Can You Shoot Someone Breaking Into Your Car?

Written By: Darl Champion

Date Posted: 09.05.23

Category: General

A string of alleged car break-ins in the Metro Atlanta area has some citizens wondering what the legal implications are of using deadline force to prevent break-ins or theft of their vehicles. Here’s what you need to know. 

Disclaimer: This article is provided for informational purposes only. The Champion Firm does not represent anyone involved in these incidents at the time of this post’s writing.

Atlanta Car Break-Ins Lead to 4 Shot, 1 Dead

Last week, four people were shot related to alleged car break-ins in DeKalb County, Midtown, and South Fulton, with one person dying as a result. 

In one incident in South Fulton, a homeowner perceived someone breaking into a car and confronted the individual. The individual, later revealed to be a 16-year-old, pulled out a gun and fired at the homeowner, who then also shot back at the teenager, hitting them in the head. The teen was taken to the hospital in critical condition. News outlets have reported the teenager was part of a group that was breaking into cars in Riveroak Terrace.  

In a separate and unrelated incident, a homeowner similarly confronted two individuals perceived to be breaking into a car in DeKalb County. When confronted, one of the individuals pointed a gun at the homeowner, but the homeowner fired their own weapon at the suspects first, hitting both of them. In this incident, one of the individuals was also a minor. Both were taken to the hospital with non-life-threatening injuries. 

In still another incident that occurred in a parking garage in Midtown Atlanta, multiple people were reportedly breaking into vehicles and, before leaving the scene, fired guns at random in the garage. An innocent bystander was shot and killed. 

With so many instances of break-in-related shootings, Atlanta residents might understandably feel concerned for their personal safety. But do you have the legal right to shoot someone for breaking into your car? 

Can You Shoot Someone Breaking Into Your Car in Georgia?

Georgia has laws on the books that state when deadly force can be used. Generally speaking, deadly force cannot be used to protect personal property, like your car. But deadly force can be used to protect lives or your home.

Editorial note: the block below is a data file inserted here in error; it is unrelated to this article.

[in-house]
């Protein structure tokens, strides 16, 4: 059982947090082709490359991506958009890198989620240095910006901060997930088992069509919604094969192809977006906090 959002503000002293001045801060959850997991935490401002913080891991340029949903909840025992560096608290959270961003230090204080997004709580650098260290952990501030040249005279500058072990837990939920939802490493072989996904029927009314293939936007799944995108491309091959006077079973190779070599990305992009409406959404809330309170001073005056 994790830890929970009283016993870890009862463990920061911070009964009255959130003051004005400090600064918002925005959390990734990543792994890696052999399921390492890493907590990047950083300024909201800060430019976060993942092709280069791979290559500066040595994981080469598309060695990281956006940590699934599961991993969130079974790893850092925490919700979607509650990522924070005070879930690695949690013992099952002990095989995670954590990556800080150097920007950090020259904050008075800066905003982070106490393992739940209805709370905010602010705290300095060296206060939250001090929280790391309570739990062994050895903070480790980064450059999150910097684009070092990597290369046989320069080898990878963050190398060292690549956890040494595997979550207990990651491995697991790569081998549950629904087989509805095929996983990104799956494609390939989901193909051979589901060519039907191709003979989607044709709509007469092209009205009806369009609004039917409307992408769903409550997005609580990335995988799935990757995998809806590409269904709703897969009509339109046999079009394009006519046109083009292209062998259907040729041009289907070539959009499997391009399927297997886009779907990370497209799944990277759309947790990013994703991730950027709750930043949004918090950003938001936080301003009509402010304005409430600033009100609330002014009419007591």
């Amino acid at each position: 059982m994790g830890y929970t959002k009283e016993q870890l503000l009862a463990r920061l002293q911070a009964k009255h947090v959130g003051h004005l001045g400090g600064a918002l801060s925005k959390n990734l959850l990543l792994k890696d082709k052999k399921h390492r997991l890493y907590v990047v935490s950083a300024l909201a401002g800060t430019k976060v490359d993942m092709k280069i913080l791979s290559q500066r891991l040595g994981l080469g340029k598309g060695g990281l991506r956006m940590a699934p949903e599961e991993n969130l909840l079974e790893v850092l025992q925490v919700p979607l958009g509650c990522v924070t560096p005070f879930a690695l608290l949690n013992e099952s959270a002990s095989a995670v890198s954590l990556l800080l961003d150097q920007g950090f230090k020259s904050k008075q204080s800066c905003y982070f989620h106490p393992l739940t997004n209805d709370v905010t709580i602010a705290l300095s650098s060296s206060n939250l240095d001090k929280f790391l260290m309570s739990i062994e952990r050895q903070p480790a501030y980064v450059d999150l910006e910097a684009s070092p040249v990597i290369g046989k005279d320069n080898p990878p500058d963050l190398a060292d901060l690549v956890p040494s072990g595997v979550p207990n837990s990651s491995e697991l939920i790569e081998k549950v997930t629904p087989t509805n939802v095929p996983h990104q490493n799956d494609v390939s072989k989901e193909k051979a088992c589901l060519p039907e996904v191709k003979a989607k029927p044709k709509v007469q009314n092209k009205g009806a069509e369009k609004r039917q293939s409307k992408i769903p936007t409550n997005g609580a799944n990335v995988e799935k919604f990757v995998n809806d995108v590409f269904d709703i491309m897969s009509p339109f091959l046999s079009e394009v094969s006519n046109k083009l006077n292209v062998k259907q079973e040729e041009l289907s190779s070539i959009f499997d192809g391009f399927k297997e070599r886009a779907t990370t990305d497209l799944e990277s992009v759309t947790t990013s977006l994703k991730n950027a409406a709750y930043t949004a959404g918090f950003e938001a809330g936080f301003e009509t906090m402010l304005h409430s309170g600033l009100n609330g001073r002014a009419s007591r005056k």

The first statute to be aware of is O.C.G.A. § 16-3-21. This statute provides:

A person is justified in threatening or using force against another when and to the extent that he or she reasonably believes that such threat or force is necessary to defend himself or herself or a third person against such other’s imminent use of unlawful force; however, except as provided in Code Section 16-3-23, a person is justified in using force which is intended or likely to cause death or great bodily harm only if he or she reasonably believes that such force is necessary to prevent death or great bodily injury to himself or herself or a third person or to prevent the commission of a forcible felony.

O.C.G.A. § 16-3-23 is a separate statute that applies to the “defense of habitation.” Generally speaking, deadly force can be used if somebody is unlawfully and forcibly entering your house.

When it comes to vehicles though, you cannot use deadly force against somebody who is breaking your car or trying to steal it.

In some of the situations mentioned above, the owner confronted the criminal and the criminal pulled out a gun. In that scenario, the owner of the vehicle could be used deadline force. That is because the deadly force would not be used to protect the vehicle. Instead, it would be used to “prevent death or great bodily injury to himself or herself or a third person or to prevent the commission of a forcible felony.”

Even if deadly force can legally be used against somebody you confront who produces a gun, the safest course of action is to avoid confronting somebody who is breaking into your car. This will help keep you, your family, and innocent bystanders safe.

If you or someone you know has experienced an injury as a result of someone else’s negligence, contact The Champion Firm today for a free case consultation. Our contingency fee structure means you only pay for our services if and when we win your case.

About the Author

Darl Champion is an award-winning personal injury lawyer serving the greater Metro Atlanta area. He is passionate about ensuring his clients are fully compensated when they are harmed by someone’s negligence. Learn more about Darl here.